These die-offs may have detrimental effects on the functioning of our ecosystem and food security
Global warming will lead to a six-fold increase in the frequency of fish mortality events by 2100, according to a recent study.
These die-offs may have detrimental effects on the functioning of our ecosystem, warned the study published in Limnology and Oceanography Letters August 26, 2022.
It can also imperil the existing fish populations and food security thereof. If global carbon emissions are not drastically decreased by the end of this century, the results could be catastrophic for the entire planet, the researchers warned.
The researchers compiled 526 documented fish die-offs acrosslakes in the American states of Minnesota and Wisconsin between 2003 and 2013.
The research paper was co-authored by Simon Tye, a doctoral student and Adam Siepielski, associate professor at the University of Arkansas, US.
Infectious pathogens, summerkills and winterkills were shown to be the three primary causes of these occurrences, according to the researchers.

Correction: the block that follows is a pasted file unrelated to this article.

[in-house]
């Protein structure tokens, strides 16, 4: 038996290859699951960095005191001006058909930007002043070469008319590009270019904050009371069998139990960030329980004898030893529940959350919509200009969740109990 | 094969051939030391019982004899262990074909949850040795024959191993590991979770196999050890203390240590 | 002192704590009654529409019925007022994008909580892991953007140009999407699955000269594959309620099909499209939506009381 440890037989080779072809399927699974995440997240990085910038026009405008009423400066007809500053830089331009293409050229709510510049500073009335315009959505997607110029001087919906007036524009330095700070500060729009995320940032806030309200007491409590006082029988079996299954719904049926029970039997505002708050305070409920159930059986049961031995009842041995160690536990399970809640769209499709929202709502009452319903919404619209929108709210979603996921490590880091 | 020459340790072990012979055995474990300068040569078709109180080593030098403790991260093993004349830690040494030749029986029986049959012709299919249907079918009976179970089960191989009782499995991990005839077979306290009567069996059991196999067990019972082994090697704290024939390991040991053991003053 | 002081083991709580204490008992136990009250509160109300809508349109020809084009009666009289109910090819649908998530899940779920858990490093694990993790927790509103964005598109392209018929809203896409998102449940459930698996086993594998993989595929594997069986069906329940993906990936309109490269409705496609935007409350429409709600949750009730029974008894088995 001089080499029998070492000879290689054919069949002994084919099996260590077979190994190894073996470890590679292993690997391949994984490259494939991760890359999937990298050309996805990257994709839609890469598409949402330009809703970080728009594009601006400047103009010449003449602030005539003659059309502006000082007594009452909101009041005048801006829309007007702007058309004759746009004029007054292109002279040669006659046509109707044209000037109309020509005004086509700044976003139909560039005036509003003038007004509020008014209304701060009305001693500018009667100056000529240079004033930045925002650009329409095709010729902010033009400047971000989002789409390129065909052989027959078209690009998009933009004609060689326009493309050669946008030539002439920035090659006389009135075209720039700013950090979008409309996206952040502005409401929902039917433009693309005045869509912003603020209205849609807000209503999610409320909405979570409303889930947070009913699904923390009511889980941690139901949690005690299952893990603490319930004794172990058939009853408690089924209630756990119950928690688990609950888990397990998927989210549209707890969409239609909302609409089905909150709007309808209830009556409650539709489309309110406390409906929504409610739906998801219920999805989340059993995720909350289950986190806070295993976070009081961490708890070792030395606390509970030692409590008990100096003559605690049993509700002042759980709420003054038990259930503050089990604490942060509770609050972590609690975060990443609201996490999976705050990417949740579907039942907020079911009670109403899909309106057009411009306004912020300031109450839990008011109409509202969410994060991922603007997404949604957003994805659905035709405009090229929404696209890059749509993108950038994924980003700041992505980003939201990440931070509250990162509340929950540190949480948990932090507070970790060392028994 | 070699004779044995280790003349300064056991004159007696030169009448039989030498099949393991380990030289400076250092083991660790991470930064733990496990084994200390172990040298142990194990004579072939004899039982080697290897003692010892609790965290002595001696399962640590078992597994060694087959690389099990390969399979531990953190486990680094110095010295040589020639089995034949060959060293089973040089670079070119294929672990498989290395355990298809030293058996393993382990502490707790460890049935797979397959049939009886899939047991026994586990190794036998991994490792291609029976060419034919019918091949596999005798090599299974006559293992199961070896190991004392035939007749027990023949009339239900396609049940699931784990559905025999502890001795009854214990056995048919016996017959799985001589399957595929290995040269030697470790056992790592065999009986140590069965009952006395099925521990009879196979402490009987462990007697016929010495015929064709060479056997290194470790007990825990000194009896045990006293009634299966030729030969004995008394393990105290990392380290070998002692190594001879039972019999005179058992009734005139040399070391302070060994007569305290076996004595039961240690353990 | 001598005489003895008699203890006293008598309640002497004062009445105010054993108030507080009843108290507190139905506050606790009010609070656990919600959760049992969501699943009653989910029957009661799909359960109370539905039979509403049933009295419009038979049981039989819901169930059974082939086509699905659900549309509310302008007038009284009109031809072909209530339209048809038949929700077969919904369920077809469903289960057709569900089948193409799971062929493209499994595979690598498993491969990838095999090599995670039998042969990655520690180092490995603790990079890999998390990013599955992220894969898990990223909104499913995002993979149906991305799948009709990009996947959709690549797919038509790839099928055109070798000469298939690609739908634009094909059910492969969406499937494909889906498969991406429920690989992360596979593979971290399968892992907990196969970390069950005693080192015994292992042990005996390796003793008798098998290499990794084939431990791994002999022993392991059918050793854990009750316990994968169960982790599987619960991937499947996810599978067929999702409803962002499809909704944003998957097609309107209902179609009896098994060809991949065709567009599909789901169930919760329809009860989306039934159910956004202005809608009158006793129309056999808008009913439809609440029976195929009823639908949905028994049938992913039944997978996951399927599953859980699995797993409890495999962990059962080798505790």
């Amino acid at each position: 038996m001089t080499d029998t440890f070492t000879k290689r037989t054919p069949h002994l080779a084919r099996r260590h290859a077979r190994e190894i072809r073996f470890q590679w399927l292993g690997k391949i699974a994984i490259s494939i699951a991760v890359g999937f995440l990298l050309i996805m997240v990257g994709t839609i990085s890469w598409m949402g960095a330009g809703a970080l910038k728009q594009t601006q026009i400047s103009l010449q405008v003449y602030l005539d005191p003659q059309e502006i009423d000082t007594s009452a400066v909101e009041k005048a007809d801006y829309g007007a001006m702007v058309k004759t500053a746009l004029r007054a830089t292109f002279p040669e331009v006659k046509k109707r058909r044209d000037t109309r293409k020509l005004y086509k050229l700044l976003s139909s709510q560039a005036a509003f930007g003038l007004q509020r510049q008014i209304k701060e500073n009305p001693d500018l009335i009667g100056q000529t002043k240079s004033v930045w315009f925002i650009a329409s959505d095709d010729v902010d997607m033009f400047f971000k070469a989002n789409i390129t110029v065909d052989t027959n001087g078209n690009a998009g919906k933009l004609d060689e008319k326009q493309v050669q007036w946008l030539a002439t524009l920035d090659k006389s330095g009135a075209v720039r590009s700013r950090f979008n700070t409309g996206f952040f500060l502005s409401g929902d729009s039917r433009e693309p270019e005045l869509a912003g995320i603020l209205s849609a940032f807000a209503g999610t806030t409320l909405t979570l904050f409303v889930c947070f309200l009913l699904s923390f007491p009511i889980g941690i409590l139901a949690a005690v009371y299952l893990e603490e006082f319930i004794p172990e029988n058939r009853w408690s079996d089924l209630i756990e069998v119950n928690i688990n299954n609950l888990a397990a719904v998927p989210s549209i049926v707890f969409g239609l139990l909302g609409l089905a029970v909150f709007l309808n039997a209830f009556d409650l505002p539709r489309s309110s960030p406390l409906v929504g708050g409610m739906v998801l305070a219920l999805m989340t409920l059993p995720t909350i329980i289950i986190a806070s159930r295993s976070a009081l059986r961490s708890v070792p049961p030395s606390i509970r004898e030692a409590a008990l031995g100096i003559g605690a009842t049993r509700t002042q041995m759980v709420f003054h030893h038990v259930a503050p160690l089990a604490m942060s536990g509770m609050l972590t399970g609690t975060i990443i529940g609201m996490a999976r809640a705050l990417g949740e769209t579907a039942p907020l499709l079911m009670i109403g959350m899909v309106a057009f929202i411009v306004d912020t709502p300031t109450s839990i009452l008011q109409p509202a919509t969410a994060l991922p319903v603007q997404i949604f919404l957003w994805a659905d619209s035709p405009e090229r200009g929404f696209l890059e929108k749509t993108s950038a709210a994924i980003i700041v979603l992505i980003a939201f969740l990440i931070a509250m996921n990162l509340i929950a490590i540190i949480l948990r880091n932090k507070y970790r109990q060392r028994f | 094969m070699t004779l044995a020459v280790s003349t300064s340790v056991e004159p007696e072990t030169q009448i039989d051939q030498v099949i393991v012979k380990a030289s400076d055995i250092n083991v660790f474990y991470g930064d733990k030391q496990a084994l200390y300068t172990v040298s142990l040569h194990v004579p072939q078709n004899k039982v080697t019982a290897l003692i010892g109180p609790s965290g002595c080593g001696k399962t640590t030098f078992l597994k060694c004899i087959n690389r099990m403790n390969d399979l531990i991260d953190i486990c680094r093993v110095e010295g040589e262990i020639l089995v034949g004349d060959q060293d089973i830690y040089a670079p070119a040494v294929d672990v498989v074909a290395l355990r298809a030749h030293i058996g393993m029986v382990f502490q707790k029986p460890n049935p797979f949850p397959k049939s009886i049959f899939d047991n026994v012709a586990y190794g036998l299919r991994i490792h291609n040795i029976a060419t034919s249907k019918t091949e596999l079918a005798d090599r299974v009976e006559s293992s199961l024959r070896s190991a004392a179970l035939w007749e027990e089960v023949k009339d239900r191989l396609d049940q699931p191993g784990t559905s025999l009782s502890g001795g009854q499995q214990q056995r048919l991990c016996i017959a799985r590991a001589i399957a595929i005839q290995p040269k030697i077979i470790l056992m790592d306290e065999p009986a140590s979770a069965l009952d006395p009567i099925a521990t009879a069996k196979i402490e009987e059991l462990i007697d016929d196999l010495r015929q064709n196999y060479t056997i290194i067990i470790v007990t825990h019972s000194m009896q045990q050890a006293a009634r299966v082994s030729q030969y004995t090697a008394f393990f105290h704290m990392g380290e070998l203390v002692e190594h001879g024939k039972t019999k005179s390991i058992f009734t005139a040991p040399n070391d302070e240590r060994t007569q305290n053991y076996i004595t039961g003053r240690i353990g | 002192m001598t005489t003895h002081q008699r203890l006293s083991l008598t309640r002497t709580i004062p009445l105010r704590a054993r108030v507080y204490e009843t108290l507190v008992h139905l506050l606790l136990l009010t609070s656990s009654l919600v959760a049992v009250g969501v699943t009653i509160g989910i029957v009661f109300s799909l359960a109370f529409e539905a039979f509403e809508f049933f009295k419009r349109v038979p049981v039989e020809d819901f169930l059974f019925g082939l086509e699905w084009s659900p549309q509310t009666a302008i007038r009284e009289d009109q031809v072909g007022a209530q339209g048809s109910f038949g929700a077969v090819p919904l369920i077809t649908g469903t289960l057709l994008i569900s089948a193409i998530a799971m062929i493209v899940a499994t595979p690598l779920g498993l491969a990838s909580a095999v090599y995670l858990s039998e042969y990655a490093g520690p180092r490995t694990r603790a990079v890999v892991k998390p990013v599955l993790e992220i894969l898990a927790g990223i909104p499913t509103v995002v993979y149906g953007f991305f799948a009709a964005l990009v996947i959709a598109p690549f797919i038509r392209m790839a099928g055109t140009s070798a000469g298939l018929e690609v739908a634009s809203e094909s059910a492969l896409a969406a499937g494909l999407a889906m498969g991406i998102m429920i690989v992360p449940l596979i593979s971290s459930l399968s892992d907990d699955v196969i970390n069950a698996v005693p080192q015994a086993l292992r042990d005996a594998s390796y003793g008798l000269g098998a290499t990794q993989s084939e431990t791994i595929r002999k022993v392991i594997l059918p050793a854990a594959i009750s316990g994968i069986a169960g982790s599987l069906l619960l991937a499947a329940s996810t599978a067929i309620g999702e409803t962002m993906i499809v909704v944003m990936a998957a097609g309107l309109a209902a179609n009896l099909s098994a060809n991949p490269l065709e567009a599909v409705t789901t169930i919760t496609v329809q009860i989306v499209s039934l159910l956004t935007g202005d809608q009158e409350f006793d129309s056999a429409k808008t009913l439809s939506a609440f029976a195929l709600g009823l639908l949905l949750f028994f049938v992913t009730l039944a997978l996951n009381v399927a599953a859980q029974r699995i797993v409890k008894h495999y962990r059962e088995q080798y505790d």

The researchers then narrowed their focus to summer kills and found a strong link between local air and water temperatures and the occurrence of these events. Summer kills refer to the fish mortalities associated with warm temperatures.
Additionally, their models that employed either air temperature or water temperature produced comparable results. These results are significant because data on air temperature is more generally accessible than data on water temperature.
“We think predictions from the water temperature model are more realistic,” said Simon Tye, co-author of the study, in a press release.
Predictions from the air temperature model need a better understanding of regional air circulation and water temperatures, he added.
The models also demonstrate a high association between the frequency of ecological disasters and warming temperatures.
“As with many examples of how climate warming is negatively affecting wild animal populations, this work reveals that temperature extremes can be particularly detrimental,” he added.
Our findings suggest these rapid changes in temperature affect a wide range of fish regardless of their thermal tolerance, he added.
“One of the findings of the paper is that similar deviations in temperature affect all types of fish, such that a regional heatwave could lead to mortalities of both cold- and warm-water fish,” he said.
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